Groupon (NASDAQ:GRPN), the one-time daily-deals company, now wants to take on Amazon (NASDAQ:AMZN), Costco (NASDAQ:COST) and Sam's Club (NYSE:WMT) all at the same time, the Wall Street Journal reported on Tuesday (Aug. 27).
Groupon CEO Eric Lefkofsky said his company is planning a network of North American warehouses, beginning with one in Kentucky and adding two more over time. The distribution centers would serve Groupon's Goods business, which has nearly tripled its revenue in the past year. Groupon Goods sold $186 million in merchandise in the most recent quarter. But because much of the merchandise is shipped through third-party companies, items can take up to seven days to arrive in some cases, Lefkofsky said, adding that bringing shipping in-house would also improve profit margins.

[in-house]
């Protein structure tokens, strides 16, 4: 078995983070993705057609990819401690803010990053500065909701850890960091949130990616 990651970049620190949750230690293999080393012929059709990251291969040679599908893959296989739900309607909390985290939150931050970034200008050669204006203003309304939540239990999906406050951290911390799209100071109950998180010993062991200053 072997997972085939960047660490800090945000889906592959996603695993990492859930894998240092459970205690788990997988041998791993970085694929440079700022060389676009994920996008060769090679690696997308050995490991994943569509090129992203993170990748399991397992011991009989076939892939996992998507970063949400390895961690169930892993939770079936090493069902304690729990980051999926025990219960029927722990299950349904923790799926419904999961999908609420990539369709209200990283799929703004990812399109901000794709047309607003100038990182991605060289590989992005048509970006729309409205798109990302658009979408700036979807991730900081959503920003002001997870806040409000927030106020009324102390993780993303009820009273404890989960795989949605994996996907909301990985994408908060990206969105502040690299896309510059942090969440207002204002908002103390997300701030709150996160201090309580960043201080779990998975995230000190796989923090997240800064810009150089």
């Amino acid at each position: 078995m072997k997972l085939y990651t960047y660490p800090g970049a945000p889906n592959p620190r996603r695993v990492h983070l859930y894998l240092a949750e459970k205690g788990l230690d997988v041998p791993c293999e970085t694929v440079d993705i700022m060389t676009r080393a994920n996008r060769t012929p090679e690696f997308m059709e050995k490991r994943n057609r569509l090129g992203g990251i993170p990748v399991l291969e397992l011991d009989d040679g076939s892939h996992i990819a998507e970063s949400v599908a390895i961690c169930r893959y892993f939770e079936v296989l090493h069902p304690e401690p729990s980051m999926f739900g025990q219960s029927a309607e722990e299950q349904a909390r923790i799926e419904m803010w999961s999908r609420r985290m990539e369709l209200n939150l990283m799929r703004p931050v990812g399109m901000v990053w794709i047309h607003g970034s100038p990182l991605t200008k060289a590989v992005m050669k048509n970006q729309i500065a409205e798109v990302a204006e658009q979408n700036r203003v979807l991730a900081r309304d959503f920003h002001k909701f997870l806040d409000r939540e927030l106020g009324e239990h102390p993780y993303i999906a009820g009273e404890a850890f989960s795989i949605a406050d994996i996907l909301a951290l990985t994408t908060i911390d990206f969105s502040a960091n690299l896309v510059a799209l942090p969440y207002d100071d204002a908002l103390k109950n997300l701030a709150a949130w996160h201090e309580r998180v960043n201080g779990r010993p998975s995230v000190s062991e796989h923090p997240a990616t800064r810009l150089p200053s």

He also compared Groupon's plan for a low-price, limited-selection service with Costco and Walmart's Sam's Club membership chain. Unlike those chains, Groupon offers a revolving selection of merchandise, and the Goods business it started in 2011 now makes up almost 40 percent of its sales.
But as VentureBeat points out, competing with both brick-and-mortar retailers and Amazon isn't just a matter of opening a warehouse or three (Amazon has 89) and hoping to cut delivery time to less than a week. With eBay, Walmart, Amazon and others aiming for same-day delivery in a low-margin business, Groupon will need to offer comparable service, especially as goods makes up a bigger piece of the business.
Still, Groupon may not have many other good choices. The daily-deals business proved to be a fad, and competitors that didn't diversify saw business plummet. For example, daily deals competitor Living Social lost $650 million in 2012, and investors had to pump in more than $100 million just to keep it afloat.
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